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A Stain Spreads Across Latin America

Crime: Irrefutable numbers show big increases. Stronger institutions, open democracy can reverse the trend.

April 25, 1999|SERGIO MUNOZ | Sergio Munoz is a Times editorial writer

Complaining to a Venezuelan friend of mine on how crime has soared in Mexico, I was shocked to hear her insist things were much worse in Venezuela. "Everyone I know there has been mugged," she said, "and that includes me. They put a gun to my temple and demanded a few bucks."

Similar things have happened whenever I chat with friends from other Latin American countries. It is as if each one wants to take credit for the worst crime horror stories. And if personal experiences aren't enough, they can add dreadful personal testimony from friends and relatives who have also been mugged or kidnapped.

Unfortunately, this perception that the quality of life in Latin America has seriously deteriorated in terms of public safety is accurate. There is more violent crime in Latin America than in any other region in the world and double the number of homicides than in the United States.

In Mexico, for example, where the vast majority of crimes go unreported, the number of crimes reported to the police grew 36% from 1994 to 1995 and 14% more in 1996. In Buenos Aires, crime grew a whopping 41% between 1994 and 1996, and violence in some tough neighborhoods is so rampant that cops don't dare venture in them. "It is a violent ecological cleansing of the criminal fauna," says a top cop in the city.

According to a report issued by the Colombian Senate in 1997, "85% of all murders in Colombia are attributable to common criminals, while armed conflict is responsible for 14% of the violent deaths." In Lima, Peru, statistics indicate violent crime has tripled since 1992.

While all this is happening in Latin America, statistics compiled by the FBI indicate that crime in the United States has declined 17% since 1991.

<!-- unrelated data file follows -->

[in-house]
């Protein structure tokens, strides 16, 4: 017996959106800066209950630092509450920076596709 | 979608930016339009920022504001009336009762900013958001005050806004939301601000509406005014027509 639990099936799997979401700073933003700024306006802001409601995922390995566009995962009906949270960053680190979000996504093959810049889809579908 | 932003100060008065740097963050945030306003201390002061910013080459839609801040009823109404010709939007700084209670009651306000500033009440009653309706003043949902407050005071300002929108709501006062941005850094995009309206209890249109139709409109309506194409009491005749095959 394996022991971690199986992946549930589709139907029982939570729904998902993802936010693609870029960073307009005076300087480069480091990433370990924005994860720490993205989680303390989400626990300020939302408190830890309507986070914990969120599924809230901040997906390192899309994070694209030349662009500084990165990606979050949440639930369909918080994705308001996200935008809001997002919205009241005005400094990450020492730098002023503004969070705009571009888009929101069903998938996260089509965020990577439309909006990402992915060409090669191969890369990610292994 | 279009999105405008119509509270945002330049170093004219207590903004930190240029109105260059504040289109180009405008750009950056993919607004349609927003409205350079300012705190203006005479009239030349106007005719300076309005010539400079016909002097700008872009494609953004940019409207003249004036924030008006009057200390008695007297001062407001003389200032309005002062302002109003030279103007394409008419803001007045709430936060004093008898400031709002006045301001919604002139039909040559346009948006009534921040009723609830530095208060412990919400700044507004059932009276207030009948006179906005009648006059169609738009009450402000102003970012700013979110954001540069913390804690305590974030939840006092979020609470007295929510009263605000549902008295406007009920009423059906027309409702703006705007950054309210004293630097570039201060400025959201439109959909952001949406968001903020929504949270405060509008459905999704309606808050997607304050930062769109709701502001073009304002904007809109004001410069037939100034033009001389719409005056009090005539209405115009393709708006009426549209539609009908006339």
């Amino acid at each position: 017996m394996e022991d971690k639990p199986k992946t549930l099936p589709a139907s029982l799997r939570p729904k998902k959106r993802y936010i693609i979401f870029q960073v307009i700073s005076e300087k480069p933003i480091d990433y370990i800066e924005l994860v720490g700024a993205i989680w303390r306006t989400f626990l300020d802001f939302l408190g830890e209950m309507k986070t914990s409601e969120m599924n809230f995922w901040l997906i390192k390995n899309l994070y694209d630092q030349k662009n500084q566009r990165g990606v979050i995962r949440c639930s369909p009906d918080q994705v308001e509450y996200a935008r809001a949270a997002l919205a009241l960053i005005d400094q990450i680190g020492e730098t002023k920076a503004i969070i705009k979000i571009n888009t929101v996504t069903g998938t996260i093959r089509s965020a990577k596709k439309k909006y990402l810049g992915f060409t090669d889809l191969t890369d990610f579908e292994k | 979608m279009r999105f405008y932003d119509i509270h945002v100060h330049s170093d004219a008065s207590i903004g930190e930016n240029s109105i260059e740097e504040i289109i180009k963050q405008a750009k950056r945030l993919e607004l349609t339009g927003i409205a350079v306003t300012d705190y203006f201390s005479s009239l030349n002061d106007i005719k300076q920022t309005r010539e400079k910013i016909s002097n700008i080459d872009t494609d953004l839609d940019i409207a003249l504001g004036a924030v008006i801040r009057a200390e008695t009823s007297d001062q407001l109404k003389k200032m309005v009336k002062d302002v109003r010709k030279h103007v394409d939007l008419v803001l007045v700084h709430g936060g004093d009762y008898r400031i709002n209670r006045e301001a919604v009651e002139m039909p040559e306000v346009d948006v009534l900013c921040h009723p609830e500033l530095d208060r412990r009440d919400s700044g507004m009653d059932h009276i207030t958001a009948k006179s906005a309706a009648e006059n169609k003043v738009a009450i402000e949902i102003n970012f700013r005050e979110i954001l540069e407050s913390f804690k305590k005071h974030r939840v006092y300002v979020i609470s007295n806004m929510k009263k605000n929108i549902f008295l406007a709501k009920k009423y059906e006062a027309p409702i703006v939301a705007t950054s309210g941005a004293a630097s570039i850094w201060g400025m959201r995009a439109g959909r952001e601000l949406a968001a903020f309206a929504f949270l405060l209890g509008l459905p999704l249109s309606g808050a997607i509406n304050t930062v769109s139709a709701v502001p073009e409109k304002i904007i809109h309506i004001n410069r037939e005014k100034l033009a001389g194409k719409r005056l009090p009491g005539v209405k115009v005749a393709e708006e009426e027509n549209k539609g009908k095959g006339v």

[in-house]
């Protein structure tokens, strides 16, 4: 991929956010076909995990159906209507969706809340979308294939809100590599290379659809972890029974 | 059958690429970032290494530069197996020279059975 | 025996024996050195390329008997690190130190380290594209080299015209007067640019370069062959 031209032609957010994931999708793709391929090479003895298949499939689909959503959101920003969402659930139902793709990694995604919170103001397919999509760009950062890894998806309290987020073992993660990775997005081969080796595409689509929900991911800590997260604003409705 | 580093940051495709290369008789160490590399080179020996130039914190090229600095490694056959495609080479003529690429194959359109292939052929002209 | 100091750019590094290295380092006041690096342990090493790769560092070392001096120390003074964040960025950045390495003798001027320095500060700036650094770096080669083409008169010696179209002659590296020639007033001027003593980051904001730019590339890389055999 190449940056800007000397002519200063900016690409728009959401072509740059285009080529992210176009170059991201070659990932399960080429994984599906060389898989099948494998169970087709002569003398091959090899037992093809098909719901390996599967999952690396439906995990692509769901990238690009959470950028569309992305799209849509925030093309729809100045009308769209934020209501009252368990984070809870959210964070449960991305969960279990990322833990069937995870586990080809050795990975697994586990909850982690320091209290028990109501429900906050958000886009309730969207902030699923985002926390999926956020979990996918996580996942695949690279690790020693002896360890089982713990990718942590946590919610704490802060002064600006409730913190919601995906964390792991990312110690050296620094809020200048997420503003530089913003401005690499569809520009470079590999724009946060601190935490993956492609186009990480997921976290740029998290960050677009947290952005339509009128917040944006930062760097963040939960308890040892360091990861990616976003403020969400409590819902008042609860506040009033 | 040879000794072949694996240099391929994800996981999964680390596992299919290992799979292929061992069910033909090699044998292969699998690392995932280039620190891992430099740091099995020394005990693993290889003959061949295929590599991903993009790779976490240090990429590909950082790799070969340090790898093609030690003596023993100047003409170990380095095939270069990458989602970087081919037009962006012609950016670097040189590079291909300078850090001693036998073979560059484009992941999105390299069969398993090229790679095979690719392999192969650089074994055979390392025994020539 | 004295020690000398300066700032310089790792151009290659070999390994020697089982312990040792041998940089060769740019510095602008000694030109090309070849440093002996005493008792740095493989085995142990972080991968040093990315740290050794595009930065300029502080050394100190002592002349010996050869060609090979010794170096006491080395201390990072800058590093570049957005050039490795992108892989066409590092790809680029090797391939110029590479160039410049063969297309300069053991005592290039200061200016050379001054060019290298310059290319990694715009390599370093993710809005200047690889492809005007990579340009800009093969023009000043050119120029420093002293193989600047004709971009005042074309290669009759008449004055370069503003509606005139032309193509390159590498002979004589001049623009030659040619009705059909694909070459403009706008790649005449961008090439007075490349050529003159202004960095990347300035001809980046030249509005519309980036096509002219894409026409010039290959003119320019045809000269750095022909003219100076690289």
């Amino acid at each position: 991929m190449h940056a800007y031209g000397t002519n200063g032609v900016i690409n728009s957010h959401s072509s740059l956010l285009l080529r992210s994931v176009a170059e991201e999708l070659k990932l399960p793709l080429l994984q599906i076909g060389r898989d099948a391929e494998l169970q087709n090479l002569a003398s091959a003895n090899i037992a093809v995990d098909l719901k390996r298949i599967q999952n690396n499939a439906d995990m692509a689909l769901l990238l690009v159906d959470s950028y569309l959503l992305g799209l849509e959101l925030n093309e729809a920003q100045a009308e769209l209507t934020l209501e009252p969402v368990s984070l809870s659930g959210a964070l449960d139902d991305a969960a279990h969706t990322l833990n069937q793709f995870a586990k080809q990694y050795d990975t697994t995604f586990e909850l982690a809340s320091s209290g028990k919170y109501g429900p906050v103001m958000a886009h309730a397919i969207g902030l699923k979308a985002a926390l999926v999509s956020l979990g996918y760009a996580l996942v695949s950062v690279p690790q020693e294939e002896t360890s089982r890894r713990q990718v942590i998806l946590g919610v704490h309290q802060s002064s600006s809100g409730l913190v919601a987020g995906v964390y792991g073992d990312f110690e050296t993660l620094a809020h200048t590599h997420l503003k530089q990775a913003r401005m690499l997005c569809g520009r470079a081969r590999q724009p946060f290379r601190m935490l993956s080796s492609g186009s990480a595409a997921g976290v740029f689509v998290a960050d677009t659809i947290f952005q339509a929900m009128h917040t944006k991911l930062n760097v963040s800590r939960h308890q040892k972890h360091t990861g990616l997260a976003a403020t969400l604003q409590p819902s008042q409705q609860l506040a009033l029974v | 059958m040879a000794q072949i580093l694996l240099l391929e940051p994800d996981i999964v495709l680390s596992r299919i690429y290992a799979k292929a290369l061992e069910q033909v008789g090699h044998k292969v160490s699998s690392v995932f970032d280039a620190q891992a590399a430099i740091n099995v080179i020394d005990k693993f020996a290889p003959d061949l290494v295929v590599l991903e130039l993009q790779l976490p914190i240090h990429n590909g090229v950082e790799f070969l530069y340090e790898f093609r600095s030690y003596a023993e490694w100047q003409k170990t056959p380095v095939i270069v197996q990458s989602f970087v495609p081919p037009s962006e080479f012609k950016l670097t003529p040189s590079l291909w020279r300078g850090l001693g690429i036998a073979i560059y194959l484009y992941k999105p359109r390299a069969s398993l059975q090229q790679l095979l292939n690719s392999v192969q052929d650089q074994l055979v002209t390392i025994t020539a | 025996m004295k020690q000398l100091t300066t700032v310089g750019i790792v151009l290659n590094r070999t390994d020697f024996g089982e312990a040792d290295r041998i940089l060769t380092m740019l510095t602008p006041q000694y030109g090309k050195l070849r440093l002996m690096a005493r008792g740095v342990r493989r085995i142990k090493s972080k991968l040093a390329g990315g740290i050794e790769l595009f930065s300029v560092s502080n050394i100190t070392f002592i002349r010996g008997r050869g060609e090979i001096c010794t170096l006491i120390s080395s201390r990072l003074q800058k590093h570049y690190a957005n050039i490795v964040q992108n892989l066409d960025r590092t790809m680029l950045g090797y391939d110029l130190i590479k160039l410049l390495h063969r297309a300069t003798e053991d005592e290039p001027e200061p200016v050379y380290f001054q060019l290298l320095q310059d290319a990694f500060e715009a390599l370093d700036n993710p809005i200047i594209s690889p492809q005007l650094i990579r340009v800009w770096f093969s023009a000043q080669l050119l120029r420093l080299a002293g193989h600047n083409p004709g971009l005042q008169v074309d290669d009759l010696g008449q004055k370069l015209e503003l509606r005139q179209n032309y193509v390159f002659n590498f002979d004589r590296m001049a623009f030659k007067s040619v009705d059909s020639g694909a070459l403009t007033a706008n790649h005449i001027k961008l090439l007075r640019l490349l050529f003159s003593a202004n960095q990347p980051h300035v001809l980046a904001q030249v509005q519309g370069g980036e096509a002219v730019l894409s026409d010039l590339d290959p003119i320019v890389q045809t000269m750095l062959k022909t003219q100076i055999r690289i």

One may argue that statistics do not tell the whole story and that is certainly true. But the testimonials of people who have suffered the consequences of crime are hard to refute. I know hundreds of people who live in Latin America who have either been victims of crime or have a friend or a relative who has. I've lived in Los Angeles for 21 years and I don't know anyone who has been mugged or kidnapped.

Trying to understand the disparity in the trends, I talked to David Ronfeldt, a Rand Corp. expert on both Latin America and communications in the computer age. Ronfeldt believes the problem of public safety in Latin America is related to the transition from an authoritarian regime to more democratic governments and the widespread expansion of Latin America's adoption of free market economies.

"In the past, the cops knew who the criminals were, where they were and how to control them. Also there was a lot of criminal police protection under the old authoritarian regime. Now the lid has been taken off," Ronfelft said.

I suspect Ronfeldt is right, at least in Mexico, the Latin American country I know best. The bands of thugs that were trained and sponsored by government officials to repress students and union leaders back in the 1970s became the soldiers of the drug dealers in the '80s. Now, in the '90s, many of them head sophisticated criminal organizations that rob banks, kidnap for ransom and mug people.

In most cases, these gangs work with police officers.

He is convinced that criminal organizations have developed communication systems across borders that are much more sophisticated than those of many states in Latin American.

I suspect this is also correct. Organized crime is a transnational phenomenon and its networks are hemispheric. While some countries have had some firm internal controls, like Brazil and Argentina after the military regimes of the '70s and '80s, collectively the Latin American states have not been able to establish a hemispheric police force that could compete with international criminal mafias.

The failure of the states to win the war on crime is also a reflection of the tremendous institutional weaknesses in Latin America. No war can be won where judiciary systems are obsolete, inefficient or corrupt; where the legislative powers are either blindly subservient to executive branches or radically opposed to them; or where economies favor the haves, leading to widespread poverty.

There is no short-term solution to the crime problem, but the long-term remedy seems obvious: The region must strengthen its institutions as well as push for observing the rule of law and having an open, democratic society. Raising the level of professionalism in the police forces wouldn't hurt either.

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